The English language is a wonderful thing...and this is simply me playing around with words.

How does the writing process occur? Does everyone deliver input or is it always the same people that lay the foundations?

Well, there is only 3 of us in the band, so yes, it's the same people doing everything. I started writing "Evolution..." in January 2008 using my home studio to get ideas/demos down and then I'd send these ideas to the guys who would add their own thing before we all got together in the practice room to finalise the songs as a band. We found this way of writing a lot more effective as we needed to get a record done quickly.

Was it more difficult to write this album than "A Monument To The Death Of An Idea"?

Personally I found it a lot easier and liberating writing the new album. The previous E.P took about 2 years to develop and write as we were learning our craft then and I was stuck behind keyboards back then...something that I wasn't that good at! After becoming a 3 piece, I switched to guitar and things were easier as I could just write on my own and then work on these ideas with Shaun and Sam once they were ready to go.

Speaking of "A Monument To The Death Of An Idea": is this a new song that just happens to have the same title as the EP or is it a re-recording of the one of the older songs?

It's a new song but shares the name of the previous E.P because it represents me basically saying goodbye to lot of things in my life. Letting certain things go and accepting what I have before me...and then embracing and loving all that I am and have. I don't like myself very much sometimes and this song reminds me that to be loved, you have to first love yourself...not in an egotistical way but merely looking after yourself and not letting foolish pride destroy things around you. Humans are inherently destructive creatures...whether in the literal sense of the word or in other subtle ways and that is one of the themes running through this song. I'm impressed, you managed to get me to discuss a song plus its meaning and I didn't feel odd about it at all...well done, Tim.

What bands/artists/styles are you influenced by? I've seen other reviewers add KATATONIA, PAIN OF SALVATION, THE GATHERING and PORCUPINE TREE, as examples, yet you also seem to have added Doom influences and Pop stuff à la COLDPLAY.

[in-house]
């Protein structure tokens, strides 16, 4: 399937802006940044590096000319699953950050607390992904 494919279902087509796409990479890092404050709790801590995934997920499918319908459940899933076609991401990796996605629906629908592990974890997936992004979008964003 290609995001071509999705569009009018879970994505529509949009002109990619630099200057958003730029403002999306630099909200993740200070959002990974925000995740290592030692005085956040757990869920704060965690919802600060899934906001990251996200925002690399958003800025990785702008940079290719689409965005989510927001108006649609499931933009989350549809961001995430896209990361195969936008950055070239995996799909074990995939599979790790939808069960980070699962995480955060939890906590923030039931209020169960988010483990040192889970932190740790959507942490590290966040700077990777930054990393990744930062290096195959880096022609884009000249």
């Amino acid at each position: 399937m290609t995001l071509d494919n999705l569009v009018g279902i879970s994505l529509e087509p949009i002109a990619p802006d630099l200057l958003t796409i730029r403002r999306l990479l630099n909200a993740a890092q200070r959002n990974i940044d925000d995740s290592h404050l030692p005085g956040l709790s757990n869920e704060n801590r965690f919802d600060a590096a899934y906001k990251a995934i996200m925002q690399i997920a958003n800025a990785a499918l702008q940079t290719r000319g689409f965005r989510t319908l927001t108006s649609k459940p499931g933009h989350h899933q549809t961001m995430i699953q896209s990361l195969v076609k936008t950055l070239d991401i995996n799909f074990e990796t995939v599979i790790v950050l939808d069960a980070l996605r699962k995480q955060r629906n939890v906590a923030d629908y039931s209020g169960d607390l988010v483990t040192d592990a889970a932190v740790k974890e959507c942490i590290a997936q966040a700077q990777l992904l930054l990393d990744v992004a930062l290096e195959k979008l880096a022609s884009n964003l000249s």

We like a lot of different music as a band/people and this incarnation of the band is in a Prog Rock style. There's a certain selection of Britsh bands that we adore and we wanted to do a modern take on their past efforts. We can only aspire to be as good as they are, but we are what we are. The influences for this record are sometimes obvious but at other times they are not. I find it amusing that people assume we're influenced by certain modern acts but it couldn't be farther from the truth in most cases. I like it when people get some of the more obscure influences as most of the time those acts really did/do inspire us. I really would have to write a list about 20 pages long because we really do listen to a hell of a lot of different music.

Enochian Theory bandWhen playing live, do you change the compositions a little or do you play what you recorded for the album?

We play the album as it it. There are extra melodies and such that we add live to make it more interesting for ourselves...or perhaps they are added because now we've had time to play the songs, we maybe wanted these extra ideas on the record...but alas, once something is committed to can only expand in those ideas live.

"Evolution: Creatio Ex Nihilio" got a lot of praise and few reviewers didn't like what you made. As a musician it's important to get promotion and through reviews you can draw several people to the website, MySpace, etc... and hopefully make them buy the album. When you're working on a new release, do you then take certain criticism into account (if justified)? Or are reviews just a nice read?

I'm always curious to read what people say as it's interesting to see how people interpret you and/or your art...but usually my logic is that 95% of these people really have no idea what they are on about or they have this terrible preconception of what a band is going to be because they've been placed in a certain genre. For example, giving someone a prog rock album who listen primarily to Black's pointless as they won't get it because they either choose not to or they cannot understand it. I guess we don't really worry about good or bad reviews, as all press is good press, no? We've had some people check us out after being slated in a review and have found they like guess my point is proven. Only in some cases do I actively want to know what certain people/magazines say as I respect their opinion over others. For instance, Dave Ling, who writes for Metal Hammer magazine UK (amongst others) is someone I respect as I've followed his reviews for years and having him give us a good review was pleasing.

Nowadays it's hard to survive on album sales only. Do you all have dayjobs (next to ENOCHIAN THEORY) or do you lives revolve around music?

We try to spend as much time working on the band but yes, we have to live.

Do you then still have time for yourselves, family, hobbies, ...?

Without fail. The band isn't our lives, it's an added bonus that we love working on to be creative and expel some things that we perhaps cannot say any other way. Without all the other things in life, the band would be a rather redundant and tiresome exercise.

That's it. Many thanks for taking the time to reply. Good luck with the gigs and work on a new release. If there's anything you feel like adding, fire away. :-)

Thanks for the interview, Tim, and I hope your readers find time to check out the music.

Darkest Regards,
(on behalf of ENOCHIAN THEORY)